Are pizza cardboards stained with oil still recyclable?

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I was told some months ago that paper and cardboard recycling processes need clean raw material. In particular, paper stained with oil may be inappropriate to recycle, and should rather be thrown away.

Where I live we separate our waste between:

  1. glass
  2. paper, cardboard, recyclable plastic containers, metal cans
  3. garbage, that is, everything else

When I happen to have a used pizza box, it is often stained with oil.

As I am not aware of the chemistry that is at stake for paper/cardboard recycling, I don't know if I should throw the oily pizza cardboard in the recycling or the trash. More finely, how oily can the cardboard be and still be a good candidate for recycling?

Stephane Rolland

Posted 2013-04-08T17:53:28.893

Reputation: 400

3I find the lid of the box is often clean, so I rip that off and recycle it at least... it's a good question though; how much contamination is ok? – Highly Irregular – 2013-04-08T21:52:21.573

1Unfortunately, as much as we want to maximize our recycling, if a batch of recycled paper is contaminated then the whole batch will have to be discarded. So in this case it is better to be conservative when in doubt. – half-integer fan – 2013-04-10T23:09:16.113

Answers

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According to Stanford University, soiled food packaging should not be recycled like unstained paper and cardboard waste:

Q: Why can't pizza boxes be recycled?
A: Pizza boxes are made from corrugated cardboard, however the cardboard becomes soiled with grease, cheese, and other foods once the pizza has been placed in the box. Once soiled, the paper cannot be recycled because the paper fibers will not be able to be separated from the oils during the pulping process. Food is a major source of contamination in the various paper categories.

Stockfisch

Posted 2013-04-08T17:53:28.893

Reputation: 1 184

5It's a shame they don't provide a definition for what counts as soiled. Small amounts of contamination might be ok. – Highly Irregular – 2013-04-11T07:54:12.817

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In Boise, Idaho, US they used to prohibit food-contaminated cardboard (and still sort of do), but recently, on the official Facebook page of single-stream recycling program they stated that pizza boxes can be recycled, so long the food residue is scraped off (greasy spots are supposedly fine). So, who knows. Maybe technology improved?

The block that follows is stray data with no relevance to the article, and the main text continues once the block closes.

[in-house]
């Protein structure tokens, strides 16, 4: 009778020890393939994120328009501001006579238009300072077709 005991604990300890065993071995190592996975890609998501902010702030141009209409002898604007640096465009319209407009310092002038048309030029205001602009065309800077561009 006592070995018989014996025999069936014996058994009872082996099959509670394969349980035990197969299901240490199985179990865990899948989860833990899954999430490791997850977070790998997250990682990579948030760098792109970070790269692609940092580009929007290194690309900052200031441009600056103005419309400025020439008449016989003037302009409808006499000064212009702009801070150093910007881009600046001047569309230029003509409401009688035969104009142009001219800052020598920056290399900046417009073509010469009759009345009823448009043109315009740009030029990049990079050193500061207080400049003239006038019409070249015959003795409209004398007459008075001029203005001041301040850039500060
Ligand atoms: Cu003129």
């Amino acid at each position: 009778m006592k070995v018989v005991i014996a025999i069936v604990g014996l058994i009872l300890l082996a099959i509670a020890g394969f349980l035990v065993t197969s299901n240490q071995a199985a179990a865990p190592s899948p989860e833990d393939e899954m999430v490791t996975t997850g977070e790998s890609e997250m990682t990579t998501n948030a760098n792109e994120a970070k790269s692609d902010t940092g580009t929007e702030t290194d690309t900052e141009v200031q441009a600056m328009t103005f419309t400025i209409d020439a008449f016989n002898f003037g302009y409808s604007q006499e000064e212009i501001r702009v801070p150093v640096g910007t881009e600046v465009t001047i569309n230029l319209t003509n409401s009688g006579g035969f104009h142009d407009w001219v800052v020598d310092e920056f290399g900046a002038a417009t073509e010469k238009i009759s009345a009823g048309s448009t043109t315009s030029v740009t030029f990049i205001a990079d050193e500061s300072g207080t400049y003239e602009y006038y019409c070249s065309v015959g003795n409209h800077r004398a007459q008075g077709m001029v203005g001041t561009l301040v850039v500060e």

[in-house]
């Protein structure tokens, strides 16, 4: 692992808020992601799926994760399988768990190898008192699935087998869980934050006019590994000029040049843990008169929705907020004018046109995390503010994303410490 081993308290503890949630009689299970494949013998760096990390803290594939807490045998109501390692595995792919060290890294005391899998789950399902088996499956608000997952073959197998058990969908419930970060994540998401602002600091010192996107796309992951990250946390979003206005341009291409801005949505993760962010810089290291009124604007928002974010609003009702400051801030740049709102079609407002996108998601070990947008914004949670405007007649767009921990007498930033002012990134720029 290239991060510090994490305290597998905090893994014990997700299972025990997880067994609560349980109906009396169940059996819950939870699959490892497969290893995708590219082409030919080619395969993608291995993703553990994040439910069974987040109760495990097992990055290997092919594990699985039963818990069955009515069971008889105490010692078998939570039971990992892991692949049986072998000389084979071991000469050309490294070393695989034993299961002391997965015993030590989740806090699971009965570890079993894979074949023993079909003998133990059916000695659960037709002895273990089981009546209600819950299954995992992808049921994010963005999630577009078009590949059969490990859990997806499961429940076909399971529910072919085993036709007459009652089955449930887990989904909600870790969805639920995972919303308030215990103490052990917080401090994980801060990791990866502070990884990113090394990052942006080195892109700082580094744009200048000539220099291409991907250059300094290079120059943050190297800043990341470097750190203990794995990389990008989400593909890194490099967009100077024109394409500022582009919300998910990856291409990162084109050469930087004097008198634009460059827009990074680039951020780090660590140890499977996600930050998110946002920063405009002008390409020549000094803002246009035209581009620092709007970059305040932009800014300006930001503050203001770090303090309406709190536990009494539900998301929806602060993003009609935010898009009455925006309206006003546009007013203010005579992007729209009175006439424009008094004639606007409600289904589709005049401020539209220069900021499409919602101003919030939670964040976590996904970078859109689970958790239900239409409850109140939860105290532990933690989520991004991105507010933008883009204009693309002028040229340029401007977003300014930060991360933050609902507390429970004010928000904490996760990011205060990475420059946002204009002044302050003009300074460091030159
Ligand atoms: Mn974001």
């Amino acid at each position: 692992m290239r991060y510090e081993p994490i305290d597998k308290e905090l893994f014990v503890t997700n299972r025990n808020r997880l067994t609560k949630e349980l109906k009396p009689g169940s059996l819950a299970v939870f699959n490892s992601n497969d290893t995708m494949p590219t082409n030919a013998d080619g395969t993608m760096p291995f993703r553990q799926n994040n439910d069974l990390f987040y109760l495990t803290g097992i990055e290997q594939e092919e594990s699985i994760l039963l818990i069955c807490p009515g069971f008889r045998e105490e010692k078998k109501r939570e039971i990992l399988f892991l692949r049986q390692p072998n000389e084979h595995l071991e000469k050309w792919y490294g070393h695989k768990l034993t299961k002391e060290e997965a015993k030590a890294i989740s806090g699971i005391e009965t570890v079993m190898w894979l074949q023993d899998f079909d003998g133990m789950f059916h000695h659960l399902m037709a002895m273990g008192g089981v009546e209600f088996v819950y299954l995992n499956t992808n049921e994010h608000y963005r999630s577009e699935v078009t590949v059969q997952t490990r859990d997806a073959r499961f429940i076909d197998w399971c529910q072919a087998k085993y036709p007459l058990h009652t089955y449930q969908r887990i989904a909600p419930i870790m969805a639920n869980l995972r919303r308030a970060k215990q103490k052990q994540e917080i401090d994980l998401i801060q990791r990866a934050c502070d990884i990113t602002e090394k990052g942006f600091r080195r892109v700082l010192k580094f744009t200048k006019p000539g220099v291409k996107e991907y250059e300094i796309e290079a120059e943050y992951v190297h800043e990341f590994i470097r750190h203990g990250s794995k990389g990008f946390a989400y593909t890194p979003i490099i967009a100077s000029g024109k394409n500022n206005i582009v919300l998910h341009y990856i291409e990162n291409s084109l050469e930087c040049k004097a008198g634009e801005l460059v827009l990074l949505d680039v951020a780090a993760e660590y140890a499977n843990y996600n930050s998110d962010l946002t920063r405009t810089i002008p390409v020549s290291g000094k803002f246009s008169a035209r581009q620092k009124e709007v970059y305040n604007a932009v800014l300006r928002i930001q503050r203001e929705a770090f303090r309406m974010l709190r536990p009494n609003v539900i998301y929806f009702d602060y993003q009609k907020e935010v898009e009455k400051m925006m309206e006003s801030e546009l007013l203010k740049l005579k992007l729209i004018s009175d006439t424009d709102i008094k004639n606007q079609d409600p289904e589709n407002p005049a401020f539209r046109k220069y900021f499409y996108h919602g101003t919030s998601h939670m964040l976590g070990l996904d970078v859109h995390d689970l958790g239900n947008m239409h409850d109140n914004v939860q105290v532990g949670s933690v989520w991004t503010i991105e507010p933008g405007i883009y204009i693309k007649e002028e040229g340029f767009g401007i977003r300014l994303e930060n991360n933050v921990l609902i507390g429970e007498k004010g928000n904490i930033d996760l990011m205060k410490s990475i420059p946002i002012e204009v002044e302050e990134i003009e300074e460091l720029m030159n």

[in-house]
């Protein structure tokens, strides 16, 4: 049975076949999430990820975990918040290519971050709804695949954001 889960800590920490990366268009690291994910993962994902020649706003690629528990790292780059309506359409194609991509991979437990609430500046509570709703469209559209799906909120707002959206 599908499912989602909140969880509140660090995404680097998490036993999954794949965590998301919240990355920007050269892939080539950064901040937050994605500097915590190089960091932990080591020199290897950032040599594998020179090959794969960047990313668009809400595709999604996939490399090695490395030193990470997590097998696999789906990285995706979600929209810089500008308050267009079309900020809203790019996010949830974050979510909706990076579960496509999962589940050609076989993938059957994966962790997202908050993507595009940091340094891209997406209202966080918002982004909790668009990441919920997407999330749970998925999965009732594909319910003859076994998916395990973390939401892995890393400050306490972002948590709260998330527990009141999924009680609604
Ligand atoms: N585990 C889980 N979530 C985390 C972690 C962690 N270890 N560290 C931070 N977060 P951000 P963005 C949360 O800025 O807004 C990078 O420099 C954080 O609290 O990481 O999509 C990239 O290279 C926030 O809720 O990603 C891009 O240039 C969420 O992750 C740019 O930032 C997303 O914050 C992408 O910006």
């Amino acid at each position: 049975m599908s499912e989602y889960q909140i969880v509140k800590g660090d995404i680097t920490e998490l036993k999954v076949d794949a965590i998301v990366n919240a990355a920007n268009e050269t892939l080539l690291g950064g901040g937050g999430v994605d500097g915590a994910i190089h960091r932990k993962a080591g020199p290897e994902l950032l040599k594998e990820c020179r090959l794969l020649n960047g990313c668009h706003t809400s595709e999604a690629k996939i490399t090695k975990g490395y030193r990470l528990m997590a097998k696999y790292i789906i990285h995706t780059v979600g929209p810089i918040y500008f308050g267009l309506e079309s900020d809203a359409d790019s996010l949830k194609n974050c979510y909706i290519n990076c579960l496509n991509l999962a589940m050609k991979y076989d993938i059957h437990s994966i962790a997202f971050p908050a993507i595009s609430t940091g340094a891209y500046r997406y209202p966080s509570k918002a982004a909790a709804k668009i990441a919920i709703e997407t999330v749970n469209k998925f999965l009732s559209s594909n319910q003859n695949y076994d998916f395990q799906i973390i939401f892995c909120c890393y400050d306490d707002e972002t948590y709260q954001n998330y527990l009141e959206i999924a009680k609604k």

– theUg – 2013-04-30T06:02:56.163

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it is worth noting that although you can't recycle pizza boxes as cardboard, this doesn't mean you have to merely throw them away either. They form an almost perfect barrier layer for sheet mulches for example and you can compost them otherwise keeping in mind that they are a "brown" (i.e. high carbon, low nitrogen) and therefore act as a bit of a nitrogen sink in the compost pile.

There are a number of strategies for doing this. The most simple (as I mentioned above) is sheet mulching where soil may be disturbed but then covered with something like pizza boxes, newspaper, and other high carbon barriers, then packed with various layers and then left to compost in place briefly before plants are planted in the composting material.

So just because you can't recycle it into more cardboard doesn't mean it is best thrown away.

Chris Travers

Posted 2013-04-08T17:53:28.893

Reputation: 5 716

1Local reuse is almost always better than transport for recycling. The exception being things like reusing high embodied energy materials (like aluminium or titanium) as filler where it's replacing low embodied energy material (usually rock or timber). – Móż – 2013-07-24T00:11:39.120

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Our local recycling center now takes food-soiled paper products for use in their composting program. You might look into that and see if there is anything like this in operation where you live.

TeresaMcgH

Posted 2013-04-08T17:53:28.893

Reputation: 811